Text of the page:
Stats summary and analysis
In our lane swap statistics section, we will provide basic info for each LCK, LMS, EU LCS & NA LCS team such as lane swap rate (LSR) and win rate in swaps vs. no swaps. Furthermore, we give data on experience and gold difference @ 6 & @ 10 minutes for teams overall, and experience and creep score difference @ 6 & @ 10 for the top-laners. While this is a lot of specific data and might be a bit confusing at first, we thought we would provide something that allows people to analyze the data themselves.
Below, I will dive a bit deeper into the lane swap data pool to show you some interesting insights into your favorite teams. Overall, the LSRs as off July 4th in the four regions we track are: 54.0% EU, 54.2% NA, 36.9% LCK, 30.6% LMS and 46.8% combined. Here is a graph showing the average experience and gold difference for EU, LCK and NA teams (LMS has small sample sizes with too many outliers, so I left it out).
As expected, the two (experience and gold difference) usually go hand in hand. Notable exceptions are Team Envy and Jin Air Green Wings, who are even or ahead in gold, but behind in experience, and SKT and the Afreeca Freecs, who are behind in gold, yet ahead in experience. We can also see that some NA teams (IMT, TSM and C9) seem pretty dominant in lane swaps, whereas others (FOX, P1) suffer. While this is an interesting insight, it obviously does not tell the whole story. We want to know how teams do in lane swaps compared to standard lanes. In graph 2, we will see that Team SoloMid is similarly dominant in either scenario (in terms of gold difference @ 10), while Immortals, Cloud9 and JAG gain a bigger advantage in lane swaps compared to standard lanes.
Then there are Teams like Fnatic (65% lane swap rate) and CLG (71% lane swap rate), who struggle in normal early-game set-ups, but manage to get lane swaps in most of their games to (somewhat) make up for it.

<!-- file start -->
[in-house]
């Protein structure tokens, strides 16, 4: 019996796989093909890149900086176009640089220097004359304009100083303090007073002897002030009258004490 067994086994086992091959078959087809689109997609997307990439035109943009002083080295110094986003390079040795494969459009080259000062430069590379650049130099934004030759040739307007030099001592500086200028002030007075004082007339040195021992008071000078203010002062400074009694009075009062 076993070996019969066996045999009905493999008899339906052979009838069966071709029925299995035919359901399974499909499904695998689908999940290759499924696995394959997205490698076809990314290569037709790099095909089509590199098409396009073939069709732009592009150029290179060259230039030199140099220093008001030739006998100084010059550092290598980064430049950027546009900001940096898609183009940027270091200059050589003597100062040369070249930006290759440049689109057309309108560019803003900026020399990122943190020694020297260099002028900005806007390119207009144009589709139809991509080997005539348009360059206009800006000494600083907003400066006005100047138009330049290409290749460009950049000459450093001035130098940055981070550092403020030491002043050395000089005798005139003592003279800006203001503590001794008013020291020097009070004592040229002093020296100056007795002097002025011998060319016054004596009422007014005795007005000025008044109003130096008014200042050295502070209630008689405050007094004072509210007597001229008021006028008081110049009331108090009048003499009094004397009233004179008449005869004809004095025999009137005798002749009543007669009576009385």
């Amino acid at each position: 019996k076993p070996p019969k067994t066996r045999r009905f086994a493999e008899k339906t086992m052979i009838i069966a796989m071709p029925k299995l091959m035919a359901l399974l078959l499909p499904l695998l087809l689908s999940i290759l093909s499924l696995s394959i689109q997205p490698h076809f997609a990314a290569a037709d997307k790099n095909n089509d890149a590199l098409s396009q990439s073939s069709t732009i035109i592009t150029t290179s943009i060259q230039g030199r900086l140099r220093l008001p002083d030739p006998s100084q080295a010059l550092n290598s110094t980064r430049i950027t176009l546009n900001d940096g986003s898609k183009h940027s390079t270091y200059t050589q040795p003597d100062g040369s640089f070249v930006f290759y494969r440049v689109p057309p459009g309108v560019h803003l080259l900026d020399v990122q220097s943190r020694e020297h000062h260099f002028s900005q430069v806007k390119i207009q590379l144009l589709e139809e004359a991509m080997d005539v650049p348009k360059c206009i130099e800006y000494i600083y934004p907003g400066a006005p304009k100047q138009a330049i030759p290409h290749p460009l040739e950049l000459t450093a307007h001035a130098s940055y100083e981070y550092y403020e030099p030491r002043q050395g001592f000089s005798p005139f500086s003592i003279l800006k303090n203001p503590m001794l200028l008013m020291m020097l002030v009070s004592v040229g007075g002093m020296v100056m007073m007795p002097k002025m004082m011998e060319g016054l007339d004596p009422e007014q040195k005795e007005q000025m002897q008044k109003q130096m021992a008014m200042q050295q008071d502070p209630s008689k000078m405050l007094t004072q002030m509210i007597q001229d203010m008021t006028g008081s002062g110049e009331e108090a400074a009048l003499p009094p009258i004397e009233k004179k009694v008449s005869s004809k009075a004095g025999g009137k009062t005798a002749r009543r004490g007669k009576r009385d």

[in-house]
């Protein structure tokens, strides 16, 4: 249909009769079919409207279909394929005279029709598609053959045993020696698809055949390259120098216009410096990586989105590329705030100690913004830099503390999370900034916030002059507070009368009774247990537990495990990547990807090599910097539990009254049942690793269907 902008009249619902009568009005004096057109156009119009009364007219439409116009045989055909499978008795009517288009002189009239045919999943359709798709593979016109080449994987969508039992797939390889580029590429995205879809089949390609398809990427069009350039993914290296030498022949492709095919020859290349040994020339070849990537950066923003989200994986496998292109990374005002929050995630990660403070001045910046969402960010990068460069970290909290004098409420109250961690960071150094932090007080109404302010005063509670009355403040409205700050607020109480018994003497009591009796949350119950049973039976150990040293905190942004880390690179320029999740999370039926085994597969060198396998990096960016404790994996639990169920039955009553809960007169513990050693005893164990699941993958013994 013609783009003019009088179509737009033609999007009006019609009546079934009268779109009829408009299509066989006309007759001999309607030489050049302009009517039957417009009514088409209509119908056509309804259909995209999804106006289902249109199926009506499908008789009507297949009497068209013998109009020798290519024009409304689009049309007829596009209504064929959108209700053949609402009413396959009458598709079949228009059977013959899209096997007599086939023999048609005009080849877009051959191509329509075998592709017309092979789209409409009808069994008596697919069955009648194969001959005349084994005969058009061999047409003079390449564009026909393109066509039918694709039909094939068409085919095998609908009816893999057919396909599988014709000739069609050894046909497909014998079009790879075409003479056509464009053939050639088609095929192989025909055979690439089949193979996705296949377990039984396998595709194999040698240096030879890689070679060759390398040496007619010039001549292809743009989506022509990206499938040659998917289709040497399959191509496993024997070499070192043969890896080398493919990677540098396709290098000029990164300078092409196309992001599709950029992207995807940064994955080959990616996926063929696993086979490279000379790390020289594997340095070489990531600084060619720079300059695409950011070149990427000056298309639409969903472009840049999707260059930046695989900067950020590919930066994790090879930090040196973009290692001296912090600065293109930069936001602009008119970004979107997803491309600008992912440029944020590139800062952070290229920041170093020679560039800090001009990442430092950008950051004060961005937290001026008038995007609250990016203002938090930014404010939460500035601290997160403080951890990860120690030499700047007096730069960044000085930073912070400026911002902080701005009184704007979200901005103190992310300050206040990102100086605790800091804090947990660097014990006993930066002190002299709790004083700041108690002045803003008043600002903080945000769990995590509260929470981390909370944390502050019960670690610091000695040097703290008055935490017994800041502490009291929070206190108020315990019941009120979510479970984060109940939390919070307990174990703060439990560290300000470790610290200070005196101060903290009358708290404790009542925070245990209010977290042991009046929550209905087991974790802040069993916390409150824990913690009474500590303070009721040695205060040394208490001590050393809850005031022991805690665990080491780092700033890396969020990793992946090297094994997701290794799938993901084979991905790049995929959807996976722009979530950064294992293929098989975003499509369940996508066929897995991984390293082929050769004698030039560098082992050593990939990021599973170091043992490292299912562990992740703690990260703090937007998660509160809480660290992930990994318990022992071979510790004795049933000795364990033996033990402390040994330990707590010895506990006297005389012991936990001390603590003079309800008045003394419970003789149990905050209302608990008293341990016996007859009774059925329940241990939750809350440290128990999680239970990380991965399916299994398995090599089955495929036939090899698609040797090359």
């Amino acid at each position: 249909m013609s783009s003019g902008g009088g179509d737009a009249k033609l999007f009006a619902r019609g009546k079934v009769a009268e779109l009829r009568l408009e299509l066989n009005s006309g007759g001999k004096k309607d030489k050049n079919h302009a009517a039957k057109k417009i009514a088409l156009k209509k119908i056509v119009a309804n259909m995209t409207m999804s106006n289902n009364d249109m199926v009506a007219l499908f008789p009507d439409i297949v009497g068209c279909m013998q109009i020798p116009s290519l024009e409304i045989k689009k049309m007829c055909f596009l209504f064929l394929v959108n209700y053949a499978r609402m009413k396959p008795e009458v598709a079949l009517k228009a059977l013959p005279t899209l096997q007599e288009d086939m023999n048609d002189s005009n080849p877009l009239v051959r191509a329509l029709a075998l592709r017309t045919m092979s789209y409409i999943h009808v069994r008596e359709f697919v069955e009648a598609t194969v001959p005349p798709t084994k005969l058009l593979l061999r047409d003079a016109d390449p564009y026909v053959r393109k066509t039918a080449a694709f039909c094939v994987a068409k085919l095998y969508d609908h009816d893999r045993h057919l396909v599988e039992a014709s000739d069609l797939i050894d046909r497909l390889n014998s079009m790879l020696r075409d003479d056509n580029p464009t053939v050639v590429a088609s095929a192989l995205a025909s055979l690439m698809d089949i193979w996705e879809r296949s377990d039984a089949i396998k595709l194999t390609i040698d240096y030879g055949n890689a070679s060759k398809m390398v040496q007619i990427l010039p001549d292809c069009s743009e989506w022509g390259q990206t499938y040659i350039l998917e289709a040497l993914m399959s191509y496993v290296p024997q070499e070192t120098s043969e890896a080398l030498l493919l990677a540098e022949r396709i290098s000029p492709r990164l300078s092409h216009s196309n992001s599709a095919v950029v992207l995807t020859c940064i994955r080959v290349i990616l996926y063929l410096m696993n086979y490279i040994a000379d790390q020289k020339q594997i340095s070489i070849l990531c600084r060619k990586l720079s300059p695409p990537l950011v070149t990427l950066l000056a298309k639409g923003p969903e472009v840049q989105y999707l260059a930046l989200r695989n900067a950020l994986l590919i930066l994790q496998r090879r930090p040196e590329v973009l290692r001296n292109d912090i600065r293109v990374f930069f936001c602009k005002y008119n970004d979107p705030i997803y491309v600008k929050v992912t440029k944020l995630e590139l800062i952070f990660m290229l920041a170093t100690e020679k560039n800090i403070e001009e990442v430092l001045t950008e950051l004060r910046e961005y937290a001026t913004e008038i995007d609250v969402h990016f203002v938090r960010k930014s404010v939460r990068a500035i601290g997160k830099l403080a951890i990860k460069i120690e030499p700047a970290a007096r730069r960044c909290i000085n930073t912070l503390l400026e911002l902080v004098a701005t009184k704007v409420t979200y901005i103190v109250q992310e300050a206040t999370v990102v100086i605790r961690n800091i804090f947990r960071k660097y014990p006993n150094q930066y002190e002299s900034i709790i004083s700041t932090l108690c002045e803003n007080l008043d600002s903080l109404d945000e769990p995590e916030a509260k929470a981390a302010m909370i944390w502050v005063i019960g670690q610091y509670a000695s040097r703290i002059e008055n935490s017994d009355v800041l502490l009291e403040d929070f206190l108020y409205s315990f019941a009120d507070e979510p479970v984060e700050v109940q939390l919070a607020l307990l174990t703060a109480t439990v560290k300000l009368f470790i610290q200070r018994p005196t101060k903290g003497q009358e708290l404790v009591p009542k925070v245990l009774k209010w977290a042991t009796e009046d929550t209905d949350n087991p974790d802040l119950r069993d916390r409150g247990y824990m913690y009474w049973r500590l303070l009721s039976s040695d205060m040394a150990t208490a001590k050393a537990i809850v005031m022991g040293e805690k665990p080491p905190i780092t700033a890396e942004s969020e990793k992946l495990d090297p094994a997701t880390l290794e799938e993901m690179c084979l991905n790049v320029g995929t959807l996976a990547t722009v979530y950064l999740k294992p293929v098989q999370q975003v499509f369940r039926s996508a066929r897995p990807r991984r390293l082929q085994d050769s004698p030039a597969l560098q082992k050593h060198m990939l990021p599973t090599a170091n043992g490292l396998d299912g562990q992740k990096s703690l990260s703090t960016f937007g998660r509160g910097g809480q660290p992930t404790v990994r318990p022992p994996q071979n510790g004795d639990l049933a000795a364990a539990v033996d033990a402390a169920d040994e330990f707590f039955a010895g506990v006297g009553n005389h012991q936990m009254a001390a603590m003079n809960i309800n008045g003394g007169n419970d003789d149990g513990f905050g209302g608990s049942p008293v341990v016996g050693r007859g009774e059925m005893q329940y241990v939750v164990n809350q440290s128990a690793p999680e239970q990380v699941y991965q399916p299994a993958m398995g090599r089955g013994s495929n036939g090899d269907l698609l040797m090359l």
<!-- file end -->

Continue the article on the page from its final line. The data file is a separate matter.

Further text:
Looking beyond the early game, there are those teams that do well in lane swaps and those who do not. In graph 3 below, you see the lane swap rate plotted versus the difference in win rate between lane swap and standard games for the bottom ( 35 % win rate) and top ( > 65% win rate) teams. If that difference is negative, a team is doing worse in lane swaps and vice versa.
There are some obvious data points here. Phoenix1 for example is one of the teams with the highest lane swap rate, yet they have performed a lot better in the few standard set-up games they played. They are either an extreme outlier and got “lucky” in those games, or P1 should work harder at trying not to end up in lane swaps. Other teams like Echo Fox or Longzhu — two of the bottom teams in their respective regions —seem to benefit from lane swaps and also manage to get them in more than half of their games (FOX has an 11% win rate in swaps vs. 29% in no swaps). We can also see that IMT, a team that did better in the early game during lane swaps (in terms of gold difference), has a higher win rate in no swap scenarios. They only have five losses overall, so we have to be very careful with the interpretation. This is a general take away. While this data can offer great insight and point us in the right direction, sample sizes are limited, especially for those with very high / low lane swap rates.
Overall, it would be useful to check for strength of opponents when comparing between lane swaps and standard lanes, but I will do that some other time. Furthermore, including information on dragons and towers would be useful and we will try to add those to the stats page as soon as possible. My goal was to give a first insight into the data pool and highlight the usefulness of our lane swap statistics. As mentioned above, I will write an article about top-laners and lane swaps soon, for now you can check those stats (and the team stats) out yourself. Just head over to our new lane swap statistics page. If you have any feedback, find errors in the data or have suggestions on how to improve our identification strategy, please let us know.